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Am J Clin Nutr. 2013 Oct;98(4):872-84. doi: 10.3945/ajcn.113.064659. Epub 2013 Aug 14.

Whole grain and body weight changes in apparently healthy adults: a systematic review and meta-analysis of randomized controlled studies.

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Department of Nutrition, Exercise and Sports, Faculty of Science, University of Copenhagen, Frederiksberg, Denmark.



Whole grains have received increased attention for their potential role in weight regulation. A high intake has been associated with smaller weight gain in prospective cohort studies, whereas the evidence from randomized controlled studies has been less consistent.


We assessed the effects of whole-grain compared with non-whole-grain foods on changes in body weight, percentage of body fat, and waist circumference by using a meta-analytic approach.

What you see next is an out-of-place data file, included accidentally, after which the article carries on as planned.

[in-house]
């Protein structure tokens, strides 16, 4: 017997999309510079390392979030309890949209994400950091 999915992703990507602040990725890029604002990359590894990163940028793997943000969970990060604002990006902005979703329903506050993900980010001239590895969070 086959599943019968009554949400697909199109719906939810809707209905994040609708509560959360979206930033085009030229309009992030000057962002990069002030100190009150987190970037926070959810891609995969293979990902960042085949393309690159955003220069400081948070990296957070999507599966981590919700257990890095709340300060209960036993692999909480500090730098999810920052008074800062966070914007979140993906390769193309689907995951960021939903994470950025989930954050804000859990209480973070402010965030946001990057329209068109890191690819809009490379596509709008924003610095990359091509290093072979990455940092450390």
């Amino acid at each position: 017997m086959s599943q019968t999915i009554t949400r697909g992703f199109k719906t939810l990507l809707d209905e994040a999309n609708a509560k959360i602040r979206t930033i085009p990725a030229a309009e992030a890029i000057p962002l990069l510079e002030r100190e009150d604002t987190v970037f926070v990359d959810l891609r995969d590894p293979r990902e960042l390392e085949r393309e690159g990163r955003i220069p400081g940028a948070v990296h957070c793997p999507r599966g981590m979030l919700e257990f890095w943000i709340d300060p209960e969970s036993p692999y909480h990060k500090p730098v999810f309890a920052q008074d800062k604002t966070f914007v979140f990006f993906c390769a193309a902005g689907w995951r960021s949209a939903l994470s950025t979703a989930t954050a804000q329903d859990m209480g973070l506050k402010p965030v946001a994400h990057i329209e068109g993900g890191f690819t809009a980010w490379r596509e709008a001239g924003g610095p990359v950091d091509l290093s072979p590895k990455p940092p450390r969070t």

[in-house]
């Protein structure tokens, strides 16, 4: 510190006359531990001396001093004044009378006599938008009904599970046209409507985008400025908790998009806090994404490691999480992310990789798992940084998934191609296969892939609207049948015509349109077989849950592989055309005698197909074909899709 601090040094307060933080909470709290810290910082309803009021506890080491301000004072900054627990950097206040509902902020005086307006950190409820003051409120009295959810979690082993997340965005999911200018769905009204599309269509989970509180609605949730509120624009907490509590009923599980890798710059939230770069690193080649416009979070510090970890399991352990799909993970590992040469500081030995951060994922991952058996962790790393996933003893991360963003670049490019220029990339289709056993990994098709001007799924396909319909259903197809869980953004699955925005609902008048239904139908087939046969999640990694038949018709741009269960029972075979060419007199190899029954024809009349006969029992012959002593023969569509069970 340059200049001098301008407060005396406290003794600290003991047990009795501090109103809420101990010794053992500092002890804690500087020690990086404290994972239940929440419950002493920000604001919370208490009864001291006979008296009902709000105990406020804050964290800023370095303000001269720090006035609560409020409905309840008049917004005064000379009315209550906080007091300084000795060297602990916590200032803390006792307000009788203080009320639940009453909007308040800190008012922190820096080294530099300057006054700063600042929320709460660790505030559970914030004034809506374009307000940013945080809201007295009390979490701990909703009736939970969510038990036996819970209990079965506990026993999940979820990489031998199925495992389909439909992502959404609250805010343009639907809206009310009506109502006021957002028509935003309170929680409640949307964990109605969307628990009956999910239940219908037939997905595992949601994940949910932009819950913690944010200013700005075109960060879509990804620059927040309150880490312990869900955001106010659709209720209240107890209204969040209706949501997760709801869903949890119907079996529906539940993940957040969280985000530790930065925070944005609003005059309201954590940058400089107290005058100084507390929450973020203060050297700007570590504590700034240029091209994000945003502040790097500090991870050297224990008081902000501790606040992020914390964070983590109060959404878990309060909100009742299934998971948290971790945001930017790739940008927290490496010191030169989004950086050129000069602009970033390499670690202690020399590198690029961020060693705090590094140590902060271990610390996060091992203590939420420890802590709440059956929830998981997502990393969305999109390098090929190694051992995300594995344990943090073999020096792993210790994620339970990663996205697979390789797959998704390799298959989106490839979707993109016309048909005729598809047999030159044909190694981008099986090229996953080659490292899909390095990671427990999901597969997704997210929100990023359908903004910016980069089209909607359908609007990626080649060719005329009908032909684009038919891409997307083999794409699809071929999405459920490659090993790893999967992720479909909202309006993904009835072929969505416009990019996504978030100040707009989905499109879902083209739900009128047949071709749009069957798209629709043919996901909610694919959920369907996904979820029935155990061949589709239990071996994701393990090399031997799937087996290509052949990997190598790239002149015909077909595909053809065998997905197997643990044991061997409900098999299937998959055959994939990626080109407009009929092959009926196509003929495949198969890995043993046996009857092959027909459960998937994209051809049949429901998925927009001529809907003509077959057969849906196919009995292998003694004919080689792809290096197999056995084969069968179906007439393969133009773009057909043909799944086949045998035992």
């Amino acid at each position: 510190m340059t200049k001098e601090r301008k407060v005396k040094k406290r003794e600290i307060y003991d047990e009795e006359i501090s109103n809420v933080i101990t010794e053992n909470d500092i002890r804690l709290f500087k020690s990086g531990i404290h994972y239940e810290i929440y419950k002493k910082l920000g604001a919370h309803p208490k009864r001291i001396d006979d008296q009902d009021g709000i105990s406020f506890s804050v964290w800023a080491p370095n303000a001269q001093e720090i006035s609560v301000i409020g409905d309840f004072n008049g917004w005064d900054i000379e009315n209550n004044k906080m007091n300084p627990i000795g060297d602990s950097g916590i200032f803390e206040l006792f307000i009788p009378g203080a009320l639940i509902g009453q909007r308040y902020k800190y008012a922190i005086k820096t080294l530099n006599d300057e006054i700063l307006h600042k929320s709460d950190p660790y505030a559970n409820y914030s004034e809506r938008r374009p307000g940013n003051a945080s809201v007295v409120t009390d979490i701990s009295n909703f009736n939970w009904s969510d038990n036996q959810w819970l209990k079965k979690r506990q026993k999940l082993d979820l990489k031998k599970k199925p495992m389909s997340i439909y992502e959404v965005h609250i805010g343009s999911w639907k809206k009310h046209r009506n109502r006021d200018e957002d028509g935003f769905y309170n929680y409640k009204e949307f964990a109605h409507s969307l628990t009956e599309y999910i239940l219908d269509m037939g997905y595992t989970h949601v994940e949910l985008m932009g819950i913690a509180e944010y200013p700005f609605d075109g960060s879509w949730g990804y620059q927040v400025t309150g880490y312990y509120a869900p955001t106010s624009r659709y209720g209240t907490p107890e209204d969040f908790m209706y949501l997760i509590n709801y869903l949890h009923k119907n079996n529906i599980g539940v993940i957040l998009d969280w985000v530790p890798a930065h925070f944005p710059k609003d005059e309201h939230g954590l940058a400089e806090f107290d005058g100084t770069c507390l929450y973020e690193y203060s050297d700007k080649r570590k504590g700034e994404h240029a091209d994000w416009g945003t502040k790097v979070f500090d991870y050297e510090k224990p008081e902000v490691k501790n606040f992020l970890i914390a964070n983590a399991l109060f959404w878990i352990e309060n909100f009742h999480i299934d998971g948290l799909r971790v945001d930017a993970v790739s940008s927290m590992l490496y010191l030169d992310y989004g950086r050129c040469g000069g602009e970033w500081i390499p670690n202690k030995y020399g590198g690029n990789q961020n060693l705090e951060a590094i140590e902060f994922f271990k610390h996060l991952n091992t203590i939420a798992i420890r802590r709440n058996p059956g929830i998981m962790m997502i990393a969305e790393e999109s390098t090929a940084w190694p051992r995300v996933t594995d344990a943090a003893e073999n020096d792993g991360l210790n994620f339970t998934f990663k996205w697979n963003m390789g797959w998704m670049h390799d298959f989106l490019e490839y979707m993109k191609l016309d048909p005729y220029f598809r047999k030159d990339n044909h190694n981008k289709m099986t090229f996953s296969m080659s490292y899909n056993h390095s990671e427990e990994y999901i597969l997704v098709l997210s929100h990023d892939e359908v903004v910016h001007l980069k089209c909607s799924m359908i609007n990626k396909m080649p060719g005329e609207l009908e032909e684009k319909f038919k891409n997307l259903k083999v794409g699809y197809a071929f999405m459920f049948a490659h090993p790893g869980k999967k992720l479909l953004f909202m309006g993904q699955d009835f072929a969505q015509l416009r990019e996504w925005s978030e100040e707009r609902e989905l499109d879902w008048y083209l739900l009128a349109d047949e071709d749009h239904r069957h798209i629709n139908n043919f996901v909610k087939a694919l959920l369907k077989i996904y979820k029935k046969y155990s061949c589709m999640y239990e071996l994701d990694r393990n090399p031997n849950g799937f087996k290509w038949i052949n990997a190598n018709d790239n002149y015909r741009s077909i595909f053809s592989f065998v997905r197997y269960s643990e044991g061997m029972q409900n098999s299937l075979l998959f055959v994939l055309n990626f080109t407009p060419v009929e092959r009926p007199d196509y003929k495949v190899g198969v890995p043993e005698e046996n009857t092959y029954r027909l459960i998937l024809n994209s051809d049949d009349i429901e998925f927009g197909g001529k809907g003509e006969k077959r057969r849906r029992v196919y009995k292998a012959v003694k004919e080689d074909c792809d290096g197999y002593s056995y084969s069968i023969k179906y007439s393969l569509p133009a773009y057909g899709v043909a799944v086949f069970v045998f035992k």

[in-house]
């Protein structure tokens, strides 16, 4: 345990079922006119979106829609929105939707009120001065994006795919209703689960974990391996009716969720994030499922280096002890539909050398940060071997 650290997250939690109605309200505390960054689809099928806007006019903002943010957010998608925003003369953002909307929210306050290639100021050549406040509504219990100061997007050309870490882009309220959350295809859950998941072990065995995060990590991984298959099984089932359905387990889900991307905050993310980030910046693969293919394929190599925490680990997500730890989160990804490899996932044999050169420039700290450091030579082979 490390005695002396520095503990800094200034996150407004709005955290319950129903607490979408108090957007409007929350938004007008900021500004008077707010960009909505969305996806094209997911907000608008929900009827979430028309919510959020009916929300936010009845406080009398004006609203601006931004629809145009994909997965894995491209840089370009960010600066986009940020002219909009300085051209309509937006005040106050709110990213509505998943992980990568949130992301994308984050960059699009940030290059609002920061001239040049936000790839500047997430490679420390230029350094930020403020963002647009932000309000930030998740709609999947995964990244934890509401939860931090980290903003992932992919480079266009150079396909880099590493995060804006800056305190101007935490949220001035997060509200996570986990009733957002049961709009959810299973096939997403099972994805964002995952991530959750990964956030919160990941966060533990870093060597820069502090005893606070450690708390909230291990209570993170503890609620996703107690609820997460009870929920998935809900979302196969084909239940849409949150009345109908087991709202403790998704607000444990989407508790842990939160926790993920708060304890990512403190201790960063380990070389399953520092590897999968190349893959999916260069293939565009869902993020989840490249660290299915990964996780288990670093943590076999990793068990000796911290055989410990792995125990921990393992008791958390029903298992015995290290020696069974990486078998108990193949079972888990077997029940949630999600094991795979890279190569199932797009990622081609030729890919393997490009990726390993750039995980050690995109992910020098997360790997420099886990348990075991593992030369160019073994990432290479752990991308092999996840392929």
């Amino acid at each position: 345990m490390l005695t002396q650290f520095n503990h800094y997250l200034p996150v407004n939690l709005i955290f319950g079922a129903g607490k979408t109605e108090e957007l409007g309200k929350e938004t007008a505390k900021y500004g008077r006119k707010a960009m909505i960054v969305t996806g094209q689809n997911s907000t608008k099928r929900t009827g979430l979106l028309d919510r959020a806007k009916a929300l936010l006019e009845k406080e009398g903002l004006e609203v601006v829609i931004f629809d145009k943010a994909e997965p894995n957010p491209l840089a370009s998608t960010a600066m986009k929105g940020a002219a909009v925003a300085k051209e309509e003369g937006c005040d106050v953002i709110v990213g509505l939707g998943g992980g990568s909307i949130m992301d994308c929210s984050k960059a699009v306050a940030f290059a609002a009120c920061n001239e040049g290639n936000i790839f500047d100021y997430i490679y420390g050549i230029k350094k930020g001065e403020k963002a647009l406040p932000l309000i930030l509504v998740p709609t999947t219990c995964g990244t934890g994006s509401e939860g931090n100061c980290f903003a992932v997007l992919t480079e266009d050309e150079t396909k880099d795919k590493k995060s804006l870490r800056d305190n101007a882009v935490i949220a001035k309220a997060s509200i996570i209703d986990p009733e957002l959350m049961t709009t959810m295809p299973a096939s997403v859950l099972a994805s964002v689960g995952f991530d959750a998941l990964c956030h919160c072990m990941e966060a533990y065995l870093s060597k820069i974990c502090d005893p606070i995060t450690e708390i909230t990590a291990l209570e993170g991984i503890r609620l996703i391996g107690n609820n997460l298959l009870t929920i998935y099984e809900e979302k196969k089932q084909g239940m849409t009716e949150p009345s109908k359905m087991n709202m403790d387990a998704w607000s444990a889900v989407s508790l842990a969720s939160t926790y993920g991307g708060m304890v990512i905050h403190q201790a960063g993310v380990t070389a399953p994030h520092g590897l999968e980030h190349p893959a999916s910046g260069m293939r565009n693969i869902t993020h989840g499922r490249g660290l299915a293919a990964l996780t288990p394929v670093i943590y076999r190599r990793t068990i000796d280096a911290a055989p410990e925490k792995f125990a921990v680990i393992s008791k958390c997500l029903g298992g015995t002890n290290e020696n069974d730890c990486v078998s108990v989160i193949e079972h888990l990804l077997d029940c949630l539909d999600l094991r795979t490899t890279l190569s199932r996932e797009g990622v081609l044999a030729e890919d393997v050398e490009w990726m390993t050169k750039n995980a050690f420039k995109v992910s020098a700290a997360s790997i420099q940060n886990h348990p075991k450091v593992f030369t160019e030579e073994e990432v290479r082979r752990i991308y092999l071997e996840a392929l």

We conducted a systematic literature search in selected databases. Studies were included in the review if they were randomized controlled studies of whole-grain compared with a non-whole-grain control in adults. A total of 2516 articles were screened for eligibility, and relevant data were extracted from 26 studies. Weighted mean differences were calculated, and a metaregression analysis was performed by using the whole-grain dose (g/d).


Data from 2060 participants were included. Whole-grain intake did not show any effect on body weight (weighted difference: 0.06 kg; 95% CI: -0.09, 0.20 kg; P = 0.45), but a small effect on the percentage of body fat was seen (weighted difference: -0.48%; 95% CI: -0.95%, -0.01%; P = 0.04) compared with that for a control. An examination of the impact of daily whole-grain intake could predict differences between groups, but there was no significant association (β = -0.0013 kg × g/d; 95% CI: -0.011, 0.009 kg × g/d).


Whole-grain consumption does not decrease body weight compared with control consumption, but a small beneficial effect on body fat may be present. The relatively short duration of intervention studies (≤16 wk) may explain the lack of difference in body weight and fat. Discrepancies between studies may be caused by differences in study design.

[Indexed for MEDLINE]

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